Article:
Mimi Beardsley Alford, a retired New York church administrator who had an affair with John F. Kennedy while she was an intern in the White House, is breaking a silence of more than 40 years to tell her story in a memoir to be published by Random House.

<em>Mimi Beardsley Alford was an intern for John F. Kennedy</em>

Mimi Beardsley Alford was an intern for John F. Kennedy

Ms. Alford’s secret was initially divulged six years ago when a biography of Kennedy was published with portions from a 1964 oral history that described the president’s 18-month sexual affair with a young intern named Mimi Beardsley. The Daily News tracked her down and discovered that she was Marion Fahnestock, who was divorced, working for the Fifth Avenue Presbyterian Church and living in Manhattan. At the time, she gave a short statement confirming that she was “involved in a sexual relationship” with Kennedy from June 1962 to November 1963.

Ms. Alford, 66, who in the years since the disclosure had married Richard Alford, a former sports marketing executive, has not spoken about her affair since the statement. Before that, she had not even told her parents or her children. Now she is working on a memoir, to be titled “Once Upon a Secret,” about the consequences of hiding such an explosive past for so long.

Susan Mercandetti, executive editor at Random House, acquired the book after seeing about 20 pages and meeting with Ms. Alford. “I’ve seen enough to know what an extraordinary heart and soul exists in this book,” Ms. Mercandetti said.

Ms. Mercandetti, who was herself a White House intern under Gerald R. Ford, said the book would be a “woman’s coming-of-age story.”

She added: “It’s about a loss of innocence. I was just completely struck by how simple, yet how profound, it was.” She declined to say how much Random House had paid for the book, but a person familiar with the negotiations said it was close to seven figures.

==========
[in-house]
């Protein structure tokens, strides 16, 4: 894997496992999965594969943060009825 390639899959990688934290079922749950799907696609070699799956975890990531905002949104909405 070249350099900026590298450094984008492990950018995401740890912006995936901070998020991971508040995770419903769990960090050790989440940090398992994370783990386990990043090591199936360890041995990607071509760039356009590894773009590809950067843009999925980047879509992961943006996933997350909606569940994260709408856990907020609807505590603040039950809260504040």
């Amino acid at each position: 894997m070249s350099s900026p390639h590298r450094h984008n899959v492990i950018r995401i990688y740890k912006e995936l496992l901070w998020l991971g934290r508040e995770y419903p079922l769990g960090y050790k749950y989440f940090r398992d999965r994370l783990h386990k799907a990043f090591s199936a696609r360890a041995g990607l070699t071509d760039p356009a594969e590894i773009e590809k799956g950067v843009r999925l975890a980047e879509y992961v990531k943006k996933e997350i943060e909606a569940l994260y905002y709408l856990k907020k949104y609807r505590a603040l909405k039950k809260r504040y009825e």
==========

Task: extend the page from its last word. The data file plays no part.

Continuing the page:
Mark Reiter, Ms. Alford’s agent, said that Ms. Alford, who was just 19 when the affair with Kennedy started, was stunned by the tabloid takeover of her life in 2003. “As she thought about it, she said, ‘This is a story that I’d like to take control of, rather than have somebody else tell my side of it,’ ” Mr. Reiter said. Ms. Alford declined to comment.

Mr. Reiter said Ms. Alford attended Miss Porter’s School, the same prep school attended by Jacqueline Kennedy Onassis. According to “An Unfinished Life: John F. Kennedy 1917-1963,” by Robert Dallek, Mimi Beardsley was a “tall, slender, beautiful” college sophomore who worked in the White House press office in the summer when she began her affair with the president.

After Kennedy’s assassination, Ms. Alford married Anthony Fahnestock, an investment manager. Their marriage ended in divorce, and Mr. Fahnestock died in 1993.

According to Mr. Reiter, Ms. Alford is not writing a tell-all memoir. “She’s just not that type of person, where she’s going to spill her guts about intimate stuff for the whole country to see,” Mr. Reiter said. “The story has three acts to it: before the White House, during the White House, and then the really powerful part is what happens afterwards. What’s the impact on your family life, your marriage, knowing that this happened to you in your early life and you have chosen to keep it a secret.”

Mr. Reiter said Ms. Alford would be working with a co-author and hoped to finish a manuscript this fall. Ms. Mercandetti said Random House had not yet set a publication date.


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